Poetry Scrap

When you were a knee-high socks and skirts little girl
Did an open front door open to an unbounded world?
Rooms are rooms through tangible boundaries
Space is space and singular because of none –
I like to think of you, skin n bones, brace-face giggles
Waving bye-bye and then running
Running barefoot over the threshold, onto walkway,
Running over the lawn (plucking little weed flowers)
Running down the hot sidewalk
Running and roaming miles into the world.

Poetry Scrap

you too will reach a certain age / and it’ll be much younger than you think / when if you’re walking down the cold sidewalk of a street / and you come to a corner where the sun is shining / and little birds are twitter poking in the gutter / you will fervently hope that the light doesn’t turn / that it never turns / but then it does, green-go / and reluctantly you’re be compelled to cross the street.

Poetry Scrap


while fat moms in the suburbs
watch cop shows on television, big Blue police
arresting sweating negros wearing stained wife beaters,
all those horrid nigger connotations still alive in post-millenial America –
in my North Park the ghetto bird makes another pass,
languid circles in the night,
the chop chop piercing everything, espying –
bringing Viet-terror home to my forty-years later
Buddha peaceful weedladen, dirtclod American streets.

Poetry Scrap

A morning scraplette written while flinging northbound on the 5 towards work, also at the office over dark coffee, the Dharma Bums (in which I’m to the sad going-away party for Japhy and also for the book) fresh in my head –

where is the line dividing
fruit from fruit of the sea,
fish flesh from beef meat,
pig chop, chicken loin, turkey teat,
all the gnashing in carrot field dreams
is the noise of carniverous munchers, chewers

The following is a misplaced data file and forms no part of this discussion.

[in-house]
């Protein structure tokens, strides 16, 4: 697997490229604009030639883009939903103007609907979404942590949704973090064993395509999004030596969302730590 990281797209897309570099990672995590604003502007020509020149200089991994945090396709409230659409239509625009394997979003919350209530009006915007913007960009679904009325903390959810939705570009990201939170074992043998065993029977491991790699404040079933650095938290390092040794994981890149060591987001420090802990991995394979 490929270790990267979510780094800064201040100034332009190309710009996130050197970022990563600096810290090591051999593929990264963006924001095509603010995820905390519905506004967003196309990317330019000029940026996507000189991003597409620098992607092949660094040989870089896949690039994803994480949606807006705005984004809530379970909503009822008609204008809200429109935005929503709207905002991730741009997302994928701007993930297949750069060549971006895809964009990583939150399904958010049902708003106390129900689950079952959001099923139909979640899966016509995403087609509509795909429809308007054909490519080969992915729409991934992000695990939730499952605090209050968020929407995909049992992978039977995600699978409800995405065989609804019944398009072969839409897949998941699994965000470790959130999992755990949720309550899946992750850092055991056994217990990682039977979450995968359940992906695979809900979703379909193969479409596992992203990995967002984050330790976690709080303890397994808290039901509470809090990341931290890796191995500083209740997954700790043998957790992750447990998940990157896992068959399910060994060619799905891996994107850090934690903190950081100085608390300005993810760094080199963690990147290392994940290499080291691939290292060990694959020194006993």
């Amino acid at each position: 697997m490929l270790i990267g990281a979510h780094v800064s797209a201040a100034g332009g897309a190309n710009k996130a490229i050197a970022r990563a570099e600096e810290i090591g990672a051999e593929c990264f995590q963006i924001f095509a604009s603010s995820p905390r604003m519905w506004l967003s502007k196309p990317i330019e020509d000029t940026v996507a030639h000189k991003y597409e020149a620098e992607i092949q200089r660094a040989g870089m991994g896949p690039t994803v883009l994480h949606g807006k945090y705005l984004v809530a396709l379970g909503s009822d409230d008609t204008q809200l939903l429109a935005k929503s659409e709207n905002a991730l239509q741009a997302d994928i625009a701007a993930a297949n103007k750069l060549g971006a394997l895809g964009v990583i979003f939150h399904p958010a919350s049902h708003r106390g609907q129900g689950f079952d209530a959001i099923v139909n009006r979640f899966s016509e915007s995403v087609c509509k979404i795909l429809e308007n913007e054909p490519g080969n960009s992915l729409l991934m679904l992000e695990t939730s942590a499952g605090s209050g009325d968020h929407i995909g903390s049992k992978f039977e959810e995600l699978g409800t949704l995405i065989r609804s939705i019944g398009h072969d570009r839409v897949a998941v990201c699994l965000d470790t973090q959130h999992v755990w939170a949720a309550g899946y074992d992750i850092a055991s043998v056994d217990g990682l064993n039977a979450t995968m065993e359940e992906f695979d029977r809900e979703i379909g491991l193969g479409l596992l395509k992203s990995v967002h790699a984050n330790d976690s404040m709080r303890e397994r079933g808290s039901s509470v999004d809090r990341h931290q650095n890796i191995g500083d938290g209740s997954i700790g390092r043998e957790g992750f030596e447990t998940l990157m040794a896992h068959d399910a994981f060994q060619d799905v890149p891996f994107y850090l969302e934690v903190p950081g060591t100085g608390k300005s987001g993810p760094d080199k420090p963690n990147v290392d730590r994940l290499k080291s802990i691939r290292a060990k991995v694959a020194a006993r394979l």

and chompers, biting, masticulating away
life, feeding on what was a who was, former
lives in the samsarist tradition, future yous –
a carbon-based planetary buffet,
our lot.

Wanting of course to hang this flinglette on a nail in my wooden shack like an ant in Japhy’s (Gary’s) rucksack army but instead I’m here in my naughties office, whiteboard and Leadership Eagle prints (which in their own ways are legacies of the West Coast beat Dharma Bum influence…

Ruby on Rails

I began my exploration of RubyonRails last night by building a draft of my wineblog. I’ve been keeping an excel spreadsheet of the wines that I’ve drank this year as a halfhearted attempt at putting together a blog of some sort – I knew I’d get around to it eventually and figured that I might as well learn how to write about wine and the structure of the database by throwing it into Excel as I went along. I’m actually rather enamoured by the technique. It’s easy to throw together a spreadsheet, and easy to add fields, and easy to get rid of uneeded fields, and easy as well to kick the data into access in case you want to subdivide some fields, for example at one point in the process a single Region field became MicroRegion and MacroRegion which eventually became Appellation and Region. Anyway, I’d definitely lean towards laying down a blueprint in excel the next time I have to start an evolving, minimal data table from scratch. But about RoR –